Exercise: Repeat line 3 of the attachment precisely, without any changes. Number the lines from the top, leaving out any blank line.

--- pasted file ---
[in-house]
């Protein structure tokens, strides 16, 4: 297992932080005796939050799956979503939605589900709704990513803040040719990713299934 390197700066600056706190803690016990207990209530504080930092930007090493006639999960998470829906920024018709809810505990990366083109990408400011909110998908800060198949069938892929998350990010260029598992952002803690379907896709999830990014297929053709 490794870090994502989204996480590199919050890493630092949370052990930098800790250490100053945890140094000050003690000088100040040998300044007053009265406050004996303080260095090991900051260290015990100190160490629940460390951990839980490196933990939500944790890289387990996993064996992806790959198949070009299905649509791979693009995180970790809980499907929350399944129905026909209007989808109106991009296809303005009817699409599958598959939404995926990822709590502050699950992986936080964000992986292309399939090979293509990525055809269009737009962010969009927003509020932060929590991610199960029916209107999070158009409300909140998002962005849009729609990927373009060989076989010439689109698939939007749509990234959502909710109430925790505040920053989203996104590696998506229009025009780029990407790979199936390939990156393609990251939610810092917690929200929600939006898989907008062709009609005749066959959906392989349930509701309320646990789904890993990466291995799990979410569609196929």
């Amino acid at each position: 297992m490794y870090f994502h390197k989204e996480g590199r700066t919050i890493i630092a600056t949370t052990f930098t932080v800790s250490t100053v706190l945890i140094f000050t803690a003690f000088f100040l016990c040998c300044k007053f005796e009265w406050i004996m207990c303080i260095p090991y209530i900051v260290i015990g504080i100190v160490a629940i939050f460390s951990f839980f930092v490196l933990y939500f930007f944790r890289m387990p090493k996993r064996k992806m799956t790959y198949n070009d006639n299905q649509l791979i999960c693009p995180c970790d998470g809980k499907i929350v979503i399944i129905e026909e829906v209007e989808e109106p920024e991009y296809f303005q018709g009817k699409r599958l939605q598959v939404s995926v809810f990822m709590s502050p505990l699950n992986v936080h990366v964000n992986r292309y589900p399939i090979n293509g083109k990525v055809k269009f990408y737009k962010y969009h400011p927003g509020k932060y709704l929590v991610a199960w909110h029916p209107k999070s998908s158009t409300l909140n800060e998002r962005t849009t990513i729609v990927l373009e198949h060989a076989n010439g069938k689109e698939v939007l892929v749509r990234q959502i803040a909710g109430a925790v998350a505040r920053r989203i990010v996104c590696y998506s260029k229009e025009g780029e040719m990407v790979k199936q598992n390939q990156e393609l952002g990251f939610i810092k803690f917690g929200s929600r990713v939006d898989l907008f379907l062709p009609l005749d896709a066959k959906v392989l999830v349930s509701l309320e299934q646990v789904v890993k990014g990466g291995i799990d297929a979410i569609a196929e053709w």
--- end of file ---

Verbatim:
């Amino acid at each position: 297992m490794y870090f994502h390197k989204e996480g590199r700066t919050i890493i630092a600056t949370t052990f930098t932080v800790s250490t100053v706190l945890i140094f000050t803690a003690f000088f100040l016990c040998c300044k007053f005796e009265w406050i004996m207990c303080i260095p090991y209530i900051v260290i015990g504080i100190v160490a629940i939050f460390s951990f839980f930092v490196l933990y939500f930007f944790r890289m387990p090493k996993r064996k992806m799956t790959y198949n070009d006639n299905q649509l791979i999960c693009p995180c970790d998470g809980k499907i929350v979503i399944i129905e026909e829906v209007e989808e109106p920024e991009y296809f303005q018709g009817k699409r599958l939605q598959v939404s995926v809810f990822m709590s502050p505990l699950n992986v936080h990366v964000n992986r292309y589900p399939i090979n293509g083109k990525v055809k269009f990408y737009k962010y969009h400011p927003g509020k932060y709704l929590v991610a199960w909110h029916p209107k999070s998908s158009t409300l909140n800060e998002r962005t849009t990513i729609v990927l373009e198949h060989a076989n010439g069938k689109e698939v939007l892929v749509r990234q959502i803040a909710g109430a925790v998350a505040r920053r989203i990010v996104c590696y998506s260029k229009e025009g780029e040719m990407v790979k199936q598992n390939q990156e393609l952002g990251f939610i810092k803690f917690g929200s929600r990713v939006d898989l907008f379907l062709p009609l005749d896709a066959k959906v392989l999830v349930s509701l309320e299934q646990v789904v890993k990014g990466g291995i799990d297929a979410i569609a196929e053709w």